Tell me, what food-loving traveler can visit San Sebastian in the Spanish Basque country and not fall head over heels for pintxos (pronounced "peenchos"), the local version of tapas? It happened to me. It's happened to countless other foodies discovering Basque cuisine for the first time. And it happened to Joe Miller, chef-owner of Joe's Restaurant in Venice and now of Bar Pintxo in Santa Monica too.
Slip into one of the more than 50 tapas bars lining the twisting, narrow streets of San Sebastian's old town, order a glass of Txakolina wine, try one or more of the house specialties and then move on to the next bar for its specialties. When it gets too crowded at the bar, people move out into the street, leaning against the building, setting their glasses on a ledge, calling out to friends and meeting new ones. I highly recommend it.
Struck by the tradition there and elsewhere in Spain, Miller wanted to bring that experience home to Southern California. Looking for something modest and small enough for a real tapas bar, he turned up a long, skinny storefront on Santa Monica Boulevard, a couple of doors up from Ocean Avenue in Santa Monica. Bar Pintxo opened in December, with just 30 seats, a handful at the bar and the rest at little tables in the back.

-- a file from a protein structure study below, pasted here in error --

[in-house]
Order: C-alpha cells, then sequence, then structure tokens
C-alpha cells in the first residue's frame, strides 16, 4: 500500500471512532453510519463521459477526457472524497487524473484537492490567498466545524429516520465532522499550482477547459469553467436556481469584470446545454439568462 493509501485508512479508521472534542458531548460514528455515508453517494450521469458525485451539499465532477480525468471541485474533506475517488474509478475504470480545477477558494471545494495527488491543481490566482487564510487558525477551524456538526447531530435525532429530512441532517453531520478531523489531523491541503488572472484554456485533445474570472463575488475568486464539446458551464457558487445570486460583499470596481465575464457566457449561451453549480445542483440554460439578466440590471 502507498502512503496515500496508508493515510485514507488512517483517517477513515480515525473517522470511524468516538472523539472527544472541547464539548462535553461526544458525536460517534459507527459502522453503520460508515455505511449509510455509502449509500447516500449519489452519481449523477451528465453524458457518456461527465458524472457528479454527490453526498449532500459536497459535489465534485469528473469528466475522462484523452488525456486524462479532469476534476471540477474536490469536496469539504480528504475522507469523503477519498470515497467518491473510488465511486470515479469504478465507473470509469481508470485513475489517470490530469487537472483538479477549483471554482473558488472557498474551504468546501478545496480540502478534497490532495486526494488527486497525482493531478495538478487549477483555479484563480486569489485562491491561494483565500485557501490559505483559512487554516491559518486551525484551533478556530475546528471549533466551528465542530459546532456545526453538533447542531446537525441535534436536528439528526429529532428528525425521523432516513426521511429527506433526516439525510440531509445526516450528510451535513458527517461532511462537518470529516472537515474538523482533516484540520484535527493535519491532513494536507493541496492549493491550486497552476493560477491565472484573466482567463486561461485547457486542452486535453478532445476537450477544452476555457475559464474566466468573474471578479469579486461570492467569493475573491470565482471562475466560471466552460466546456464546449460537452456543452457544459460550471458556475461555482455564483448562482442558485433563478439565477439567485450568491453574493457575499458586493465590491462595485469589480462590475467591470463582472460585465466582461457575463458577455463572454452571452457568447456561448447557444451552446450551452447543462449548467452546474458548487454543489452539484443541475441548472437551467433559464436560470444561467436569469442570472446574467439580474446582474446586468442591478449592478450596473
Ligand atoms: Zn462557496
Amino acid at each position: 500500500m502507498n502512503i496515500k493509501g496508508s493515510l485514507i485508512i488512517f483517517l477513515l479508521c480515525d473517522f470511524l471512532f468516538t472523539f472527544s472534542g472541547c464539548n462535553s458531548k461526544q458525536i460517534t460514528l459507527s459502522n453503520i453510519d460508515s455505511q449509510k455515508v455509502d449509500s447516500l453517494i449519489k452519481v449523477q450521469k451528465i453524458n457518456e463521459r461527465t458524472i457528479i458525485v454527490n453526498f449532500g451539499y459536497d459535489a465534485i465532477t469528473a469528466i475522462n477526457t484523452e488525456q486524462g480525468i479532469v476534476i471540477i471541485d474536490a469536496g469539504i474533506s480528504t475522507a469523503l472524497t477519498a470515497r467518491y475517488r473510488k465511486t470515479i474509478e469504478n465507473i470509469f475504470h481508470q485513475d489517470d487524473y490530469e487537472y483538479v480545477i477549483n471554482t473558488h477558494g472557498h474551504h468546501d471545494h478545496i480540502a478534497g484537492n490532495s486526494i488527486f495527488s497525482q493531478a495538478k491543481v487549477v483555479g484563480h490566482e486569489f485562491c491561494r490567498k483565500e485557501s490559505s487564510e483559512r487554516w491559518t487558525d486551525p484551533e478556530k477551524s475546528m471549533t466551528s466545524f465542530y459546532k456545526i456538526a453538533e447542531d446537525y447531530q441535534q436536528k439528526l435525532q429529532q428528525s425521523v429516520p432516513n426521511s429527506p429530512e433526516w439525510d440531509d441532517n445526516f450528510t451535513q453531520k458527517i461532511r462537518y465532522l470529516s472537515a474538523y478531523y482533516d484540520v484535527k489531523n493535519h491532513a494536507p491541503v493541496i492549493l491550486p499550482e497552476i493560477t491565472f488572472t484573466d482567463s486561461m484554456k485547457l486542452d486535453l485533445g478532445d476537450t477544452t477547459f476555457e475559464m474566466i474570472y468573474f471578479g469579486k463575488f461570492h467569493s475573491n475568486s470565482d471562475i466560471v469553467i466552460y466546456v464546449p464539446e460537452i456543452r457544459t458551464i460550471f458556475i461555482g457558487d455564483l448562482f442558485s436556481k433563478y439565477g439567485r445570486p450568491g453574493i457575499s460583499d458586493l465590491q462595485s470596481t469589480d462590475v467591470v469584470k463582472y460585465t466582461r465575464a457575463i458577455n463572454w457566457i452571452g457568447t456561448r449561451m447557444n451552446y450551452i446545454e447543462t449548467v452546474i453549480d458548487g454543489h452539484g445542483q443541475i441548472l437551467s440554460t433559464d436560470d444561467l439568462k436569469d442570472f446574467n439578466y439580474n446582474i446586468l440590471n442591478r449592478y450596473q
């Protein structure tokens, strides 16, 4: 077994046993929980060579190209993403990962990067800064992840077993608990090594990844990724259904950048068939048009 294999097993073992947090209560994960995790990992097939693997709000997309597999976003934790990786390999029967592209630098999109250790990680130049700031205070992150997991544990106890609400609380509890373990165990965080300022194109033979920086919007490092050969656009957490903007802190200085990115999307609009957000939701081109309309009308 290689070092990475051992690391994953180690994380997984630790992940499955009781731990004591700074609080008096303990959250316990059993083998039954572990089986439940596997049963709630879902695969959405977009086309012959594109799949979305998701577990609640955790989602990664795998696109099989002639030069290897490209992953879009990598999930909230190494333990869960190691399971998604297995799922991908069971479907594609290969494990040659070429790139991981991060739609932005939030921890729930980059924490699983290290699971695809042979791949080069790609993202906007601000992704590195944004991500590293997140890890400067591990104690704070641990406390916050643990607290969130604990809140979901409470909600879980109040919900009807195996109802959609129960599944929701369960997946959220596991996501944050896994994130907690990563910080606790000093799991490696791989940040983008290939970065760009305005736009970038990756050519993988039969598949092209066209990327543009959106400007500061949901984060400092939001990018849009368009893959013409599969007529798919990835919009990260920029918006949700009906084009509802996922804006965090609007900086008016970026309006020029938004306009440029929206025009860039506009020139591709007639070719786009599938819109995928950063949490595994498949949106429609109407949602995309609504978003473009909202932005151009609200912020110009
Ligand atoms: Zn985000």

Over the years, a number of local chefs have attempted some form of tapas. Hollywood's Meson G (where Red Pearl Kitchen is now) took a dive on the concept. And Bodega de Cordova in L.A. closed recently too. One was too ambitious, the other perhaps too limited. Tapas is basically grazing, right? So you'd think it would fit right in with our laid-back lifestyles. Yet, from the way the servers at Bar Pintxo feel the need to explain the idea -- and from the letters I've received from puzzled or infuriated readers who have been to Bar Pintxo -- something is not getting across. That may be because most other tapas places have interpreted the idea to mean small plates.